In case you haven't heard, Harper Lee will publish her second novel—the first since her 1960 Pulitzer Prize-winning debut "To Kill a Mockingbird"—on July 14. The book, "Go Set a Watchman," was actually written before "To Kill a Mockingbird" and is centered around the same main character, Scout, returning to her hometown as an adult. Lee's editor at the time suggested she turn flashback scenes from "Go Set a Watchman" into a book of their own—and "To Kill a Mockingbird" was born.
That original manuscript was recently "rediscovered" by attorney and family friend Tonja Carter, the BBC reports
. The famously reclusive (we're talking J.D. Salinger-level
) author is not likely to do any press for the book, but probably wouldn't be in any condition to even if she desired it. The 88-year-old author has lived in a nursing home since having a stroke, and reportedly has trouble seeing and hearing. Her comments regarding the book were released in a statement from her publisher
, Harper Collins.
"In the mid-1950s, I completed a novel called Go Set a Watchman," Lee said in the statement. "It features the character known as Scout as an adult woman and I thought it a pretty decent effort. My editor, who was taken by the flashbacks to Scout's childhood, persuaded me to write a novel from the point of view of the young Scout. I was a first-time writer, so I did as I was told. I hadn't realized it had survived, so was surprised and delighted when my dear friend and lawyer Tonja Carter discovered it. After much thought and hesitation I shared it with a handful of people I trust and was pleased to hear that they considered it worthy of publication. I am humbled and amazed that this will now be published after all these years."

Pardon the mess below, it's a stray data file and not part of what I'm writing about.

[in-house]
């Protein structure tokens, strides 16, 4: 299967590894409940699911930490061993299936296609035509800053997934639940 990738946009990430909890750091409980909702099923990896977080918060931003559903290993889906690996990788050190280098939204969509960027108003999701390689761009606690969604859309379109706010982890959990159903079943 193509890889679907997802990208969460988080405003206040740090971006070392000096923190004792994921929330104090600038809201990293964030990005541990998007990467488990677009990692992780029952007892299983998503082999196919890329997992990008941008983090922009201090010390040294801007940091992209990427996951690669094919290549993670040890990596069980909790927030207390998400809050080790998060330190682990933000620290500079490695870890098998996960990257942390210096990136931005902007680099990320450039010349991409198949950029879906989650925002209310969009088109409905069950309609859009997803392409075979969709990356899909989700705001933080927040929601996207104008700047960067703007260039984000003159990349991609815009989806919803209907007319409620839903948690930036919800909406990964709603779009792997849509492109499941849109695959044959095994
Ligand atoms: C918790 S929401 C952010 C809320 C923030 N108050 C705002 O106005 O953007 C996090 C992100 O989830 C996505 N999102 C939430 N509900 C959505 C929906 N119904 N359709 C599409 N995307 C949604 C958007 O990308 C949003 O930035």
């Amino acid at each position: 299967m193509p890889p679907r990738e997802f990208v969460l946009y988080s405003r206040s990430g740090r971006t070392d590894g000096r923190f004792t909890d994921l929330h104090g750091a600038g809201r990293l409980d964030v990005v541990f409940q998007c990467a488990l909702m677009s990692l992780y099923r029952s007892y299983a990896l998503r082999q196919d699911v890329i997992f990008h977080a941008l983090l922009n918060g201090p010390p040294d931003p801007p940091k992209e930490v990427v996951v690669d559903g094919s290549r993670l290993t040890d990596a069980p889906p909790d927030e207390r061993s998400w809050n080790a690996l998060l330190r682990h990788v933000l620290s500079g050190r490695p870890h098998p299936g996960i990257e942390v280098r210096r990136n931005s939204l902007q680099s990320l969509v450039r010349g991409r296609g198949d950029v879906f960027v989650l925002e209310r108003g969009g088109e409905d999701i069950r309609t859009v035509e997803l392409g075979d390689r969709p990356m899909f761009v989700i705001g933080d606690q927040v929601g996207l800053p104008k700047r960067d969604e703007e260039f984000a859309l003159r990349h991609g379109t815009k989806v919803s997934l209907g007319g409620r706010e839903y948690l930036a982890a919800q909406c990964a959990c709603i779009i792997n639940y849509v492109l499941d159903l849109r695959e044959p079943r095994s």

According to the press release from Harper Collins, the "new" book in set in the mid-1950s, about two decades after "To Kill a Mockingbird:"
Scout (Jean Louise Finch) has returned to Maycomb from New York to visit her father, Atticus. She is forced to grapple with issues both personal and political as she tries to understand her father's attitude toward society, and her own feelings about the place where she was born and spent her childhood.
The publisher plans to print an initial run of 2 million copies.
Are you excited about the new book? What personal and political issues do you think Scout is grappling with?